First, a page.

THE NAG HAMMADI BINDING
|MS Short Title||
THE NAG HAMMADI BINDING
NAG HAMMADI CODEX I BINDING
Nag Hammadi, Egypt, 2nd half of 4th c., sheep leather, stained brown on the hair side, size 30x15 cm closed, made from one piece of leather, 34x43-45 cm. Flap of the outer edge of upper cover 30x7 cm, to be folded around the edge of the codex with a strap (now gone) to be wrapped around the binding several times. Straps at the middle of the top and bottom of both covers to be tied when closed. The inside was lined with 4-6 layers of papyrus as cartonnage. Leather strips, 1-3 cm wide, were folded in and pasted down over the cartonnage. Along the edge extended to the flap, a strip of 30x2-3 cm was added in place of a fold. The whole was covered with papyrus pastedown. 2 leather stays, 7x2-3 cm, to protect the inside of the papyrus quire fold, and the 2 thongs are preserved. The thongs passed through the stays, the quire, the cartonnage and the leather, 2, 6, 24 and 28 cm from the top of the spine to be knotted outside the spine.
The cartonnage, 49 inscribed and 183 uninscribed papyrus fragments, is MSS 1804/2-6. The lid of the jar that contained the Nag Hammadi library is MS 1804/7. The papyrus codex contained in the binding, 70 ff., 30x14 cm, is now in the Coptic Museum, Cairo, known as Nag Hammadi Codex I, or the Jung Codex. It contains 5 important Gnostic texts, including "The Gospel of Truth". The remaining codices of the Nag Hammadi library are also in the Coptic Museum, Cairo, apart from a half leaf in Yale: Beinecke Library. The present binding with its cartonnage is the only part of it in private ownership. The library consists of a fragment of 8 leaves and 12 codices, 11 with their original bindings. All together there are 52 texts, of which 40 were previously unknown, all copied in the 4th c., originally after exemplars in Bibliotheca Alexandrina, Alexandria. The present binding is identical in construction with the bindings of codices: VI and X.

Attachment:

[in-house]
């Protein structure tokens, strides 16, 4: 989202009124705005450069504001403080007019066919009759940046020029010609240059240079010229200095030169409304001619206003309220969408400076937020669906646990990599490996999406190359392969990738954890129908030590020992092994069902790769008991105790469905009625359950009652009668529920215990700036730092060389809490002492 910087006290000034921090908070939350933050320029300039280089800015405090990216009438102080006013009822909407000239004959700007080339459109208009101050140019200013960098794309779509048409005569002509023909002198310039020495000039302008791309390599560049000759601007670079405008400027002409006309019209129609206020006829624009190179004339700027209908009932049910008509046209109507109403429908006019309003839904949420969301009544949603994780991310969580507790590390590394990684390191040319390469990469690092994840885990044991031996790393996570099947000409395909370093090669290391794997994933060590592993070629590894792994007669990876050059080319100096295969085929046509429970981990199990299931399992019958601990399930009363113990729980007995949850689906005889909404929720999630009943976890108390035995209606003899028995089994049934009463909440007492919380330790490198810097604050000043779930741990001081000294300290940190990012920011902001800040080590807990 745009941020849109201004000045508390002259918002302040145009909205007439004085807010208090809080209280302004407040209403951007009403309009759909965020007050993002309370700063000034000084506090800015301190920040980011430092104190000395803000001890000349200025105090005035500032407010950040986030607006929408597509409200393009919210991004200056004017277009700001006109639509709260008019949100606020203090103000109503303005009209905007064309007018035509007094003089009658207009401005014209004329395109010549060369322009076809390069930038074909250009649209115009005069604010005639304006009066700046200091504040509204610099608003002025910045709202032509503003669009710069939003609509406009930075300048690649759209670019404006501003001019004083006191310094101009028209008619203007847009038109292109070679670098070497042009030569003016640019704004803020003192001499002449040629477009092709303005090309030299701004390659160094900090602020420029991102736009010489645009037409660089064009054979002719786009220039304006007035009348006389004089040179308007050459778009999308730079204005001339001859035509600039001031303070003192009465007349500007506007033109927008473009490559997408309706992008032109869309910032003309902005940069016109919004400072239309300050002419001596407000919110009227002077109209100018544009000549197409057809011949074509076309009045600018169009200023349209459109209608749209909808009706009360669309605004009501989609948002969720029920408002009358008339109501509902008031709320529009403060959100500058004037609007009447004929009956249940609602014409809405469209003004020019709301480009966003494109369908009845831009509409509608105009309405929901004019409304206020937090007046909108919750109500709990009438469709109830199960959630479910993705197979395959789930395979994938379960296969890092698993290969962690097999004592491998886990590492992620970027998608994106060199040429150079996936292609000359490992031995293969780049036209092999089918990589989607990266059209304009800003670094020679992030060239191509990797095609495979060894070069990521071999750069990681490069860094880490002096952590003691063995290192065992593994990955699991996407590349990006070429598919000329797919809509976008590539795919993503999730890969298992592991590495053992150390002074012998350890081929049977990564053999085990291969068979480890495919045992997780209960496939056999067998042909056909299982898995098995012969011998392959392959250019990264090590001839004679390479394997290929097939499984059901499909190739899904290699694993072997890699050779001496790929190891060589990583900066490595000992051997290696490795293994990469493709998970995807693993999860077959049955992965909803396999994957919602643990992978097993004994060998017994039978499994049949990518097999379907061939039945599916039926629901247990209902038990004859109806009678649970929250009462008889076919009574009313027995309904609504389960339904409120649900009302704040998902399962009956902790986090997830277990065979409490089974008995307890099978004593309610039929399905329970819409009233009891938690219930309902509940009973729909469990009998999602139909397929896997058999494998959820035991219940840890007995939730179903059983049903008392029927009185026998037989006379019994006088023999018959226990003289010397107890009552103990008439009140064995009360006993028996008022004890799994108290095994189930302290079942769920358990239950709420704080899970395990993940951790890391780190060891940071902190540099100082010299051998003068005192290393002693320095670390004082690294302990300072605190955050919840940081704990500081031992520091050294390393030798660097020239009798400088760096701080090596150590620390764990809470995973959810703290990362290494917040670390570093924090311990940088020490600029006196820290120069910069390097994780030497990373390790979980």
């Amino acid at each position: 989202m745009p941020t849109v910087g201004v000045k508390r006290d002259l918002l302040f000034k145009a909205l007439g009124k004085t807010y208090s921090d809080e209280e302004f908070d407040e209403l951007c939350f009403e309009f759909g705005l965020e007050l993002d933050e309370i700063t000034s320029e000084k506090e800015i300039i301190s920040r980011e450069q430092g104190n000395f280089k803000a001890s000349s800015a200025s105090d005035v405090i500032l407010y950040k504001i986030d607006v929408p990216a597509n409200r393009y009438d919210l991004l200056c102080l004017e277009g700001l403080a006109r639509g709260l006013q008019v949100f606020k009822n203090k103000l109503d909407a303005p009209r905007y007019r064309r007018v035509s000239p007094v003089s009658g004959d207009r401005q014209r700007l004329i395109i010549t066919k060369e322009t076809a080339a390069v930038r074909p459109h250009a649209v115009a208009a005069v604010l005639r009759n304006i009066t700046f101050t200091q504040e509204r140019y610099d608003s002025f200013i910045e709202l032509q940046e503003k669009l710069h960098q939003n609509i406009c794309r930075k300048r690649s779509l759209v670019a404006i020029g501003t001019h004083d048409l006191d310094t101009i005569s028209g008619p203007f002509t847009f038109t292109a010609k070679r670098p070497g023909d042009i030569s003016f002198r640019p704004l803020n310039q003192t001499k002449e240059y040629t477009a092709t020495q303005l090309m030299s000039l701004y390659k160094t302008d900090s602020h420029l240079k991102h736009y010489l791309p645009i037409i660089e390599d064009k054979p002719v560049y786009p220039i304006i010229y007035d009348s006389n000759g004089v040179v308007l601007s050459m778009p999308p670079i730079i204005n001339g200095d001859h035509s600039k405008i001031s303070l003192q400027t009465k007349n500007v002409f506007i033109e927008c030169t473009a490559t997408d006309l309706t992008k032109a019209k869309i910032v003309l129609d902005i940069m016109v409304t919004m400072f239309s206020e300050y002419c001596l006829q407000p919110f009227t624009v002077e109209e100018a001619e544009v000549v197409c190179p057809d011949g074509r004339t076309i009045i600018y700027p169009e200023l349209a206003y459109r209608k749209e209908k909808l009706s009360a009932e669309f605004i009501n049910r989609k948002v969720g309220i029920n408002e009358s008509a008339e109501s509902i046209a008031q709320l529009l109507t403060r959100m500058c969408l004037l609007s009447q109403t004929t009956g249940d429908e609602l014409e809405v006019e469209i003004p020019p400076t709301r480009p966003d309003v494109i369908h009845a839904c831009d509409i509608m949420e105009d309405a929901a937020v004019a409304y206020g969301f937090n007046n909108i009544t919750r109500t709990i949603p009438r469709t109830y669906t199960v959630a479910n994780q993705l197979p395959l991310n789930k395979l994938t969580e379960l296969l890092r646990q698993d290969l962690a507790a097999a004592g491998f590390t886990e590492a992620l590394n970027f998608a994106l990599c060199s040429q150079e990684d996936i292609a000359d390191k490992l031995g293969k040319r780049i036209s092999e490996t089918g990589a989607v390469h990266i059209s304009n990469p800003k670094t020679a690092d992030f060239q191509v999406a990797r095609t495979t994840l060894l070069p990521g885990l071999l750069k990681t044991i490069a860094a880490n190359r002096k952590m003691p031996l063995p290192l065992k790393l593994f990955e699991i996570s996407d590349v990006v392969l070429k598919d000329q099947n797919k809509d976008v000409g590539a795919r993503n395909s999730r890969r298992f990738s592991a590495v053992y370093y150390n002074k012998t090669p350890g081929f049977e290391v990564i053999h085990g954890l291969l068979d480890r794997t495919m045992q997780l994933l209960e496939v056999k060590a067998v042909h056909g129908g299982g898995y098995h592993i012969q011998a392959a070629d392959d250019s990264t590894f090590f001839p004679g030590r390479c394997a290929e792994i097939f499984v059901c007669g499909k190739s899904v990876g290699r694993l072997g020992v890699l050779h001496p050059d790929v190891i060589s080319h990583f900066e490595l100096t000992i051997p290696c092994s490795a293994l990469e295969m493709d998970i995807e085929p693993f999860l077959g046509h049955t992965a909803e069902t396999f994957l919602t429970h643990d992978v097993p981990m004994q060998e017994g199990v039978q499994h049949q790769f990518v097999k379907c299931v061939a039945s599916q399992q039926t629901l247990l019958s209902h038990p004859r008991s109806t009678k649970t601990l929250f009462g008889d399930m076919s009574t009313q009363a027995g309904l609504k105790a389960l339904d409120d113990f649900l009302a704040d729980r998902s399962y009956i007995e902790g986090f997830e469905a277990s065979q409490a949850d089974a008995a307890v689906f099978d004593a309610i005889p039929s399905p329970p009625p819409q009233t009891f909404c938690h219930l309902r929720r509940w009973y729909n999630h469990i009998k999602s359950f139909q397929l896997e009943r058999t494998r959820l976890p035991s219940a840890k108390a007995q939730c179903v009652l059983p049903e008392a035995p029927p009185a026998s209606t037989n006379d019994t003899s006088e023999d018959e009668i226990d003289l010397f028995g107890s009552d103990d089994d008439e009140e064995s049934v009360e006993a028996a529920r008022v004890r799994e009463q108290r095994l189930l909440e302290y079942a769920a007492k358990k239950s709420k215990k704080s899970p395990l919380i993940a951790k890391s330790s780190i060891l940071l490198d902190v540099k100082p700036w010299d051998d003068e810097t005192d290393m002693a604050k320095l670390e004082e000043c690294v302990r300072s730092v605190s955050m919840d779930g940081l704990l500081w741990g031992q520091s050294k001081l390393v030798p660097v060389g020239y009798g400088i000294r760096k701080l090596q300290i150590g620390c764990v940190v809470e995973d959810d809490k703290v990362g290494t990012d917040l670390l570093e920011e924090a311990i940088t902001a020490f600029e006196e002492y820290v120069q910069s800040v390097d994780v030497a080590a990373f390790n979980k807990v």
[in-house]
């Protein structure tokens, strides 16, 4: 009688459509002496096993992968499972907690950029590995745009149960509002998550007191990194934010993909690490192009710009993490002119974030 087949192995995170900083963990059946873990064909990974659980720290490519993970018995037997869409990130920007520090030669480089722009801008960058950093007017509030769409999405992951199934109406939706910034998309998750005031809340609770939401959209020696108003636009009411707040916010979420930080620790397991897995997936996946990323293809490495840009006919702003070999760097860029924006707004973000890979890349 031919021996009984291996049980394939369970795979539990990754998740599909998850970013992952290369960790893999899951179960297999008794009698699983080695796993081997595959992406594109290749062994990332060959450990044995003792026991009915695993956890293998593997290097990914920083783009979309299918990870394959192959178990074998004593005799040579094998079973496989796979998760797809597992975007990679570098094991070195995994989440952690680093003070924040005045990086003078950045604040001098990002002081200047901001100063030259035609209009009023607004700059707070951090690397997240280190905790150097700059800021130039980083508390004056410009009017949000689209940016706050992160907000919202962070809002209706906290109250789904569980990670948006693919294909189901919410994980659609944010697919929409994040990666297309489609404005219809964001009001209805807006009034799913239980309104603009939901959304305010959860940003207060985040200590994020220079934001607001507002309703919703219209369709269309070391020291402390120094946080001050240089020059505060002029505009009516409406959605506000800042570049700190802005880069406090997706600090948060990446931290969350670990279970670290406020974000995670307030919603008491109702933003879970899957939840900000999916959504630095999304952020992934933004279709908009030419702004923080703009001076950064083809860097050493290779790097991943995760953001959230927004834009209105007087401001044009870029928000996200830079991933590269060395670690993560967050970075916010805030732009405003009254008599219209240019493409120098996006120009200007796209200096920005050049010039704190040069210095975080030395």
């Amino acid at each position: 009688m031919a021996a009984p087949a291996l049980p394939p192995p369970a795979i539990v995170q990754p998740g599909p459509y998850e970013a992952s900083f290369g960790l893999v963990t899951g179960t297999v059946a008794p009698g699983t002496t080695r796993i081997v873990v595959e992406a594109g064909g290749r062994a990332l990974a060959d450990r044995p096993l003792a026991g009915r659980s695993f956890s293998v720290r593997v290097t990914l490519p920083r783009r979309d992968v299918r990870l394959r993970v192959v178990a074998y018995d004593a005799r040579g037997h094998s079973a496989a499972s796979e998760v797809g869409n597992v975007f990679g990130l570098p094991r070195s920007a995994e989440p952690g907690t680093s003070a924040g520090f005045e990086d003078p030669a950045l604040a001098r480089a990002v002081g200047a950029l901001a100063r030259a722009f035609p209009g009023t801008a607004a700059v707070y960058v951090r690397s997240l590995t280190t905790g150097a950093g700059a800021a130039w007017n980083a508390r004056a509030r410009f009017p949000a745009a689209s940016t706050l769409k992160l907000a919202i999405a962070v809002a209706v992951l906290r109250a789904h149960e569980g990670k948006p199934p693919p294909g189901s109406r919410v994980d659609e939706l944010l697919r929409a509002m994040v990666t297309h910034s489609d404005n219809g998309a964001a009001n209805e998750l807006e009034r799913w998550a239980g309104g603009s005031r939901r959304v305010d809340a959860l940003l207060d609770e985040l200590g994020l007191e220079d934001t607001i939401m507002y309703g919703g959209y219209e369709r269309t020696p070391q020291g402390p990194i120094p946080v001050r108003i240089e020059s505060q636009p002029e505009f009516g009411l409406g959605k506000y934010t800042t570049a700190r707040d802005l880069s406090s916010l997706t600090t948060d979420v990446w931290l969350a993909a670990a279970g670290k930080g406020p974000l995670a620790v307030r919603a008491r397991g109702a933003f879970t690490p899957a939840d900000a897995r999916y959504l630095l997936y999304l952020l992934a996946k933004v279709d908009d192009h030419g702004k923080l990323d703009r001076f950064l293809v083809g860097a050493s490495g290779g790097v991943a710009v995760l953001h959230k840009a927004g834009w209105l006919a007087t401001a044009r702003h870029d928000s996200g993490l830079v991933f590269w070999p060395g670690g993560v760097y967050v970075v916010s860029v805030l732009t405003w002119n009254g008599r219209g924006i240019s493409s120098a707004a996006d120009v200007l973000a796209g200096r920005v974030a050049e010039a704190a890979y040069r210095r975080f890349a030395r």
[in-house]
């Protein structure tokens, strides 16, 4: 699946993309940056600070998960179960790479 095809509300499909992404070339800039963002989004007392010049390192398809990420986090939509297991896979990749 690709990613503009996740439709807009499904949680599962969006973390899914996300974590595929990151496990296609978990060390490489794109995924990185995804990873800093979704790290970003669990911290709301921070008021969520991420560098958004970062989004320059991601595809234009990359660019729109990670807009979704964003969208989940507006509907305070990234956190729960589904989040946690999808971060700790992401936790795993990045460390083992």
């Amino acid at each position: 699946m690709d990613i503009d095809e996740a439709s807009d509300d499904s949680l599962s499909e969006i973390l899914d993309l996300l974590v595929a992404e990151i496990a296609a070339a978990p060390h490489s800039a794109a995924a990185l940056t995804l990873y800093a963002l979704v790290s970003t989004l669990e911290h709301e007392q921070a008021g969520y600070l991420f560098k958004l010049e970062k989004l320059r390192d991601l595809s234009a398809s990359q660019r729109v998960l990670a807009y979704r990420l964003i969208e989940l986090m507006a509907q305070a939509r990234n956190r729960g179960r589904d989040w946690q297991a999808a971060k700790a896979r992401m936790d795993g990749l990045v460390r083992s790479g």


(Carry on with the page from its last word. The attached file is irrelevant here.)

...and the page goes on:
1. A Gnostic community or possibly the Pachomian monastery of St. Palamon at Chenoboskeia, near Nag Hammadi (2nd half of 4th c. - ca. 400); 2. Buried in a jar in the sand and rock on the talus of the cliffs of Jabal al-Tarif (ca. 400-1945); .3. Mohammad and Khalifah Ali, al-Qasr (ancient Chenoboskeia) (1945); 4. Nashid Bisadah, Nag Hammadi (1946); 5. Nashid Bisadah and Masud Iskarus (jointly), Nag Hammadi (1946-1948); 6. Tawfiq, Cairo (1948); 7. Albert Eid, Cairo and Bruxelles (1948-1949); 8. Private collector and his heir, France (1949-1972); 9. The Institute for Antiquity and Christianity at The Claremont Graduate School, Claremont, California (1973-1994).
The Nag Hammadi library can be said to be among the 3-5 most important MS finds in the 20th c. It is as important for Gnostic thinking and Christianity (unknown Gospels and sayings of Jesus) as the Dead Sea Scrolls are for the Old Testament and Judaism, the Dishna hoard of the Bodmer papyri for the New Testament, or the Oxyrhynchus papyri for classical literature. It also about doubled the known examples of intact Coptic bindings of the Roman period. Leather bindings of the 4th c., including the present one, are the oldest known. All except the present binding are in public institutions.
The binding is published in: The Facsimile Edition of the Nag Hammadi Codices, Codex I, Leiden, E.J. Brill, 1977. A general discussion of all the bindings in: The Facsimile Edition of the Nag Hammadi Codices, Introduction, pp. 71-86, Leiden, E.J. Brill, 1984, and in Jean Doresse: Les reliures des manuscrits gnostiques coptes découverts a Khénoboskion, Revue d'égyptologie, tome 13, Paris 1961 pp. 27-49.
1. Conference of European National Librarians, Oslo. Sept. 1994. 2. "Preservation for access: Originals and copies". On the occasion of the 1st International Memory of the World Conference, organized by the Norwegian Commission for UNESCO and the National Library of Norway, at the Astrup Fearnley Museum of Modern Art, Oslo, 3 June - 14 July 1996.
MS 035, signed and dated binding, Mt. Sinai, Egypt, 979
MS 2080, Blindstamped pigskin binding, Syria, ca. 10th c.
MS 198, 2 identical bindings, Germany, 1430
MS 4601, Blindstamped binding, Germany, 1490
|Place of origin||Egypt|
|Dates||2nd half 4c AD|